September 19, 2022 05:45 AM | By: H. Lee Murphy
In sports at all levels, coaches and trainers and athletes are paying more attention to the dangers of concussion and traumatic brain injury. But beyond blurry vision and a ringing in the ears, diagnosis is rarely precise. It turns out that the best test, devised by a former suburban Chicago optometrist, is practically as easy as reading numbers off a sheet of paper.
It’s called the King-Devick test, originally devised by Steve Devick and Al King in the 1970s as a graduate school thesis proving in a survey of elementary school students in Downers Grove that small, subtle eye movements could predict whether a student would read well in class. Devick remembers that his professor was unimpressed at the time: “We didn’t even get an A for our efforts.”
Recently, the King-Devick test is getting belated recognition as a spate of scholarly studies, authored by researchers at the Mayo Clinic and the Journal of Science & Medicine in Sport, among other places, have shown that the test is close to 90% accurate in diagnosing concussions in athletes. No other test is nearly as good.
As head injuries rise, Devick is pressing hard this year to get the test more widely accepted by leagues and schools around the U.S.
Beyond concussions, researchers lately have been discovering a broader application for King-Devick as a test for a host of diseases, ranging from Alzheimer’s and ALS to Parkinson’s. Even Devick has been surprised by these findings, none of which he sponsored himself. The corporate engine behind the test is his Downers Grove-based King-Devick Technologies, which he heads as CEO. Al King moved away years ago, though he still retains a stake in the business.
If King-Devick seems late in getting started, Devick (pronounced Deevick) got sidetracked along several competing career paths.
A native of downstate Quincy, he received his degree from the Illinois College of Optometry in Chicago in the mid-1970s, but then practiced for just 15 years or so before giving it up for real estate development. He put up a medical building across from Good Samaritan Hospital in Downers Grove and also built a golf course in suburban St. Charles. Before long, he plunged into high-tech investing, sinking money into Andrew (Flip) Filipowski’s Platinum Technology and later producing records with his Platinum Entertainment Group.
“I’ve always been a startup guy,” Devick, 70, says. “I’ve always liked the term ‘serial entrepreneur,’ which describes what I am. I found that work as an optometrist is very labor intensive, and I could make more money doing other things.”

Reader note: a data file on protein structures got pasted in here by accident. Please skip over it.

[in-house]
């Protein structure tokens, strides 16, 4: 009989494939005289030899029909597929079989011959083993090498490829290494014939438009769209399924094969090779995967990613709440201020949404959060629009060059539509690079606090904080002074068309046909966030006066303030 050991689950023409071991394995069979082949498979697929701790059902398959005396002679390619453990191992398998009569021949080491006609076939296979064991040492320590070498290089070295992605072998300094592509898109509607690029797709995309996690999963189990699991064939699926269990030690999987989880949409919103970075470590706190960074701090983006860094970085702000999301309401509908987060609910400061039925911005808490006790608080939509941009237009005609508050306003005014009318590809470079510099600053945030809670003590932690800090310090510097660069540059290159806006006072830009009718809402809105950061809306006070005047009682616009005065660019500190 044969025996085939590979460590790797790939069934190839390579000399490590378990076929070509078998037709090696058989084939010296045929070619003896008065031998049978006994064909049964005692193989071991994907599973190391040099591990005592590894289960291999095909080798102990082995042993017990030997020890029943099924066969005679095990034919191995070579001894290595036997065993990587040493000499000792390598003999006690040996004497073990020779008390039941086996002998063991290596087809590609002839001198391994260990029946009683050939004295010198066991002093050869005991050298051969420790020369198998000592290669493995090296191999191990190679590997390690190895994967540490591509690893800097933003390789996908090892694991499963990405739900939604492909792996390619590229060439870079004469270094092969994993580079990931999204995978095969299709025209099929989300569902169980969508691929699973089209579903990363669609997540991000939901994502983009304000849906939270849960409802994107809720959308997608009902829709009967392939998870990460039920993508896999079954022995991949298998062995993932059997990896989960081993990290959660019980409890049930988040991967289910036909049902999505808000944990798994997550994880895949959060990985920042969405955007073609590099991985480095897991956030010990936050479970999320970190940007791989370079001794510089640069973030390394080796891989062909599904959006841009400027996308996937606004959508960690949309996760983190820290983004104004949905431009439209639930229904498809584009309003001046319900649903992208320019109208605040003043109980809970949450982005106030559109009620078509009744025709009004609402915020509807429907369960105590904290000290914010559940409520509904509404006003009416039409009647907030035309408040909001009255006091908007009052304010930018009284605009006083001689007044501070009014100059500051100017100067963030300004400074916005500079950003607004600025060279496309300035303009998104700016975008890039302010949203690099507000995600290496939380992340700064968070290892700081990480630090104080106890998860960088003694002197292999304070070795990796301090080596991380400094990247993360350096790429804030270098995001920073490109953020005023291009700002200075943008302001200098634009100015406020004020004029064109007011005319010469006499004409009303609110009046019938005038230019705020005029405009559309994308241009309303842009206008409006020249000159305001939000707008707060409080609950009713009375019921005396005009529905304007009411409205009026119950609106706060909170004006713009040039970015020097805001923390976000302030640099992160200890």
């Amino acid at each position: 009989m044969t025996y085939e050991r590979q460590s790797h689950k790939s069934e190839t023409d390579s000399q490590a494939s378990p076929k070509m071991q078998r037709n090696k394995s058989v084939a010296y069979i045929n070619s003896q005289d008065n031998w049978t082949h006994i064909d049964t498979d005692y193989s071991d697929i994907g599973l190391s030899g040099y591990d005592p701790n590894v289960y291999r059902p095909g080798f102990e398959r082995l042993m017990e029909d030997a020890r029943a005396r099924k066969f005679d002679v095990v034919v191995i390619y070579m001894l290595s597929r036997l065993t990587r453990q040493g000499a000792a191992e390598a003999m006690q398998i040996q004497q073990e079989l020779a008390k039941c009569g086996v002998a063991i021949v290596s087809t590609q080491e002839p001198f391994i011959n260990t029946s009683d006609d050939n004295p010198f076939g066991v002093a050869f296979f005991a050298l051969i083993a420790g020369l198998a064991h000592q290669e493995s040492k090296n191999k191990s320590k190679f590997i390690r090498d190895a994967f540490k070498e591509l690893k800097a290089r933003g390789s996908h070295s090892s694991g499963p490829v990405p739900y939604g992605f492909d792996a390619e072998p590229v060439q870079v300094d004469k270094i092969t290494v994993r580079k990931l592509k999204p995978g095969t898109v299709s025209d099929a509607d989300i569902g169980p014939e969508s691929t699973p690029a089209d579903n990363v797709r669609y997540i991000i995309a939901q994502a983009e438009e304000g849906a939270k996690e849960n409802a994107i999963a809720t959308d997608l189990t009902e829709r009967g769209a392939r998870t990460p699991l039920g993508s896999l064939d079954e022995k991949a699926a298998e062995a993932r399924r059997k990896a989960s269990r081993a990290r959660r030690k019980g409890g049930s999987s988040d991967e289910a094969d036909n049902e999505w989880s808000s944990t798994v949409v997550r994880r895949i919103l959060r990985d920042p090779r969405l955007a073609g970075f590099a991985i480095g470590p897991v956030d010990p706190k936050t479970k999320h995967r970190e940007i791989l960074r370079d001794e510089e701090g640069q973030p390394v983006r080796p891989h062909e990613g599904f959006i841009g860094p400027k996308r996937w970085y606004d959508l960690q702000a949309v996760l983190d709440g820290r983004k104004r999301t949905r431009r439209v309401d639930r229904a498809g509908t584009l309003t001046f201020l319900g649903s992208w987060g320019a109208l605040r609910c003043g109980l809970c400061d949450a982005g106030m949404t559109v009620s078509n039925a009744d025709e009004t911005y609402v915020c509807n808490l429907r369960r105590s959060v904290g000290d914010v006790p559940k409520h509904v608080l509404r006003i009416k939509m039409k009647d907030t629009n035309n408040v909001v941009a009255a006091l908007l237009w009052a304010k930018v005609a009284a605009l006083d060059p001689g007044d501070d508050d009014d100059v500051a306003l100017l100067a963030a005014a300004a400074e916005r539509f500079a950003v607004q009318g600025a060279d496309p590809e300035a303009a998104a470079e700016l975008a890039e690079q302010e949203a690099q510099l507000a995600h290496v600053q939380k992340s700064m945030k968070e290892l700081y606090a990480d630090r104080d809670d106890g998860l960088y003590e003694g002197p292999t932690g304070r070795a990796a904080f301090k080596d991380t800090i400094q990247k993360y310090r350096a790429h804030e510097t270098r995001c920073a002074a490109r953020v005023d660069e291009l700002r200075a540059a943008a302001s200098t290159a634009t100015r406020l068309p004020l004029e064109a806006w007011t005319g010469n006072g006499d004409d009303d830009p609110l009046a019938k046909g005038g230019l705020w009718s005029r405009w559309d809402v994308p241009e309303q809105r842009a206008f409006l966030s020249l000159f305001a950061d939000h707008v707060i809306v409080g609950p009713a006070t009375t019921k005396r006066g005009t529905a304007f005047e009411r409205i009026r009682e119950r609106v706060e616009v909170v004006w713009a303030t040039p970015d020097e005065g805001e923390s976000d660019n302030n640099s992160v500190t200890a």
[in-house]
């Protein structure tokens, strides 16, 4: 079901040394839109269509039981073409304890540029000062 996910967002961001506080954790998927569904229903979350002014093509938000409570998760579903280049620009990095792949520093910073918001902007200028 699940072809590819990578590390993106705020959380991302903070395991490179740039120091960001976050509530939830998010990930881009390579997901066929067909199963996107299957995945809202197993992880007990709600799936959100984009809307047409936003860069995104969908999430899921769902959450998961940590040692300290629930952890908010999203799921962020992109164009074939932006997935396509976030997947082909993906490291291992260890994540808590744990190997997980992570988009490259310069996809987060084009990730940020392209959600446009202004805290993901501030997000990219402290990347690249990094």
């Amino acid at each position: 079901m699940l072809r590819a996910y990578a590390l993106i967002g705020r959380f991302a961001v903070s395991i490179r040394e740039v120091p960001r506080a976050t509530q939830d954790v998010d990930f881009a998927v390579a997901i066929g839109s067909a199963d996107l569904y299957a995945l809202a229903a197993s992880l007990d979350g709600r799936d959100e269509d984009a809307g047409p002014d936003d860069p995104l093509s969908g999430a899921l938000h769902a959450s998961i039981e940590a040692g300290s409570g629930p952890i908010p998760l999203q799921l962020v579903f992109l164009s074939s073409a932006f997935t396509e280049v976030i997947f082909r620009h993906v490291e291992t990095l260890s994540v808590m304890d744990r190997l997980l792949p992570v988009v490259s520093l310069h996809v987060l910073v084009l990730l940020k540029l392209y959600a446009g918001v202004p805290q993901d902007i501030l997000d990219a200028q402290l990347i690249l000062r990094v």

Devick doesn’t even own a patent on his own test, which is otherwise protected by trademarks. How does it work? A sports team essentially pays the company $10 for a seasonlong subscription for each of its players, who undergo baseline tests in reading through a list of 120 numbers spaced unpredictably on an iPad page at the start of a season of competition.
If there is a suspected concussion, a trainer or coach asks the player to read through the same numbers on the sideline of a game. “A typical baseline test takes 25 to 50 seconds to read through,” Devick explains. “If you’ve had a head injury, you are likely to read the numbers more slowly and make errors. If you are departing from your baseline, that’s an indication you must be removed from play.”
The number-reading is actually a test of eye movement. Normal eye movement allows you to read faster. Patients with, say, Parkinson’s or Alzheimer’s will also read slower as their disease progresses, researchers have found. The process is regarded as so fool-proof that the Mayo Clinic in Rochester, Minn., has taken a stake in King-Devick and is co-branding the test—something it practically never does.
The frustration for Devick is that no professional sports league has formally adopted the test as its concussion standard. Select college and pro football teams use it on the sidelines, and so do some pro hockey teams. At $10 per year per athlete, the price seems reasonable.
Devick, who has a staff of 10-plus software researchers in Ireland working to update his test to make it work remotely via online hook-ups, has raised $22 million from investors and taken on 200 shareholders in the past decade.
He’s given up real estate and entertainment to focus solely on King-Devick. He was a high-school football player himself, a guard, and estimates he had 20 concussions in his career. He says he “saw cartoon-like images” after one hit to the head that left him woozy.
David W. Dodick, a professor emeritus at Mayo Clinic who has studied the evolution of Devick’s test, believes that King-Devick is likely to get wider acceptance eventually.
“Cutting edge technology takes a while to be universally adopted,” he says. “Science is a lengthy and rigorous process. This test will eventually percolate into the clinical community.”